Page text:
World Economy

(P)GCC Facing Three Major Challenges

(P)GCC Facing Three Major Challenges  (P)GCC Facing Three Major Challenges

The (Persian) Gulf Cooperation Council—Bahrain, Kuwait, Oman, Qatar, Saudi Arabia and the UAE—are now among the world’s 30 richest countries in terms of GDP per capita and fared well compared with emerging markets, developed markets and the world economy throughout 2008-14.

However, the latest episode of falling oil prices that started in mid-2014 saw average growth rates plummet throughout 2015-16, reaching only 0.3% in 2017, news outlets reported.

The lower-for-longer oil prices ($67 by the end of 2017 compared with an average of $100 during 2008-14) and subsequent lower growth are creating three big challenges for the (P)GCC states.

First, global oil prices have always played a major role in determining growth rates, and consequently income levels, of these economies. For instance, lower oil prices turned current account surpluses into significant deficits in most cases, putting pressure on foreign exchange reserves. Furthermore, fiscal balances turned into deficits, prompting the (P)GCC members to tap international capital markets, leading to increases in government debt.

Second, the dominance of oil and gas has resulted in a phenomenon familiar to commodity-exporting countries. Non-tradable sectors, such as property, tend to flourish (these attract a large share of oil and gas revenue), while tradable sectors, especially manufactured exports, do less well.

There are two key issues with this. First, higher oil prices can fuel asset price bubbles that could pose risk to the overall macroeconomic stability of (P)GCC economies. For example, the high oil prices that prevailed before mid-2014 led to rapidly rising house prices in Abu Dhabi and Dubai, followed by a significant correction as oil prices started to fall from the second half of 2014.

(P)GCC economies are often characterized by stubbornly low productivity, with labor-intensive sectors such as construction and light manufacturing (less dependent on technology and high-skilled labor) taking the lead over more high-value-added sectors, such as finance and high-tech manufacturing. Given the importance of productivity for long-term growth, the (P)GCC’s current low productivity levels may translate into lower growth rates in the medium to longer term.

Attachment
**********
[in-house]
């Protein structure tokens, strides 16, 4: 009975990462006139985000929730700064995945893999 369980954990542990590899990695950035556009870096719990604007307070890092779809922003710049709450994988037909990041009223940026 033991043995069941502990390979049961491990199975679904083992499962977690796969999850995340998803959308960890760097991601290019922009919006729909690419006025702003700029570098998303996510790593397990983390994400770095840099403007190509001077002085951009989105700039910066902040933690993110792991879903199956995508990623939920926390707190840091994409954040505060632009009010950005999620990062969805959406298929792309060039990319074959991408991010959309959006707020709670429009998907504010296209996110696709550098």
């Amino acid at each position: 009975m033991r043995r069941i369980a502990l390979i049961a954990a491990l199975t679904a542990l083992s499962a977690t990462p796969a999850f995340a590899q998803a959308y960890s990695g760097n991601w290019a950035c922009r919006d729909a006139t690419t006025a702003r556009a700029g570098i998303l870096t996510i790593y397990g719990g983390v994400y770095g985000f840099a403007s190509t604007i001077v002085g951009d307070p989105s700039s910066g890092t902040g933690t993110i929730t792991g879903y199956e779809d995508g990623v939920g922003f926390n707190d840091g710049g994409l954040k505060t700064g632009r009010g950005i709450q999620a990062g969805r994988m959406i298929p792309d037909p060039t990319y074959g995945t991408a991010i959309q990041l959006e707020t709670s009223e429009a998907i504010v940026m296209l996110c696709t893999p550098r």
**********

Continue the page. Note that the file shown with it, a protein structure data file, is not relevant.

Outside the distortions caused by an over-reliance on oil and gas, policymakers will face a third pressing issue in the near future: demographics. An increasing number of young people will enter the labor market in the coming years. Traditionally, (P)GCC nationals seeking employment have favored the public sector as it offers higher wages, better job security, shorter working hours and longer holidays than the private sector.

However, the public sector has reached saturation point, which means the (P)GCC states must find new ways to attract people to other sectors, or develop new sectors to absorb excess labor. To address their short-term imbalances, the (P)GCC will need to continue with fiscal consolidation while structural reforms are needed to address longer-term issues.

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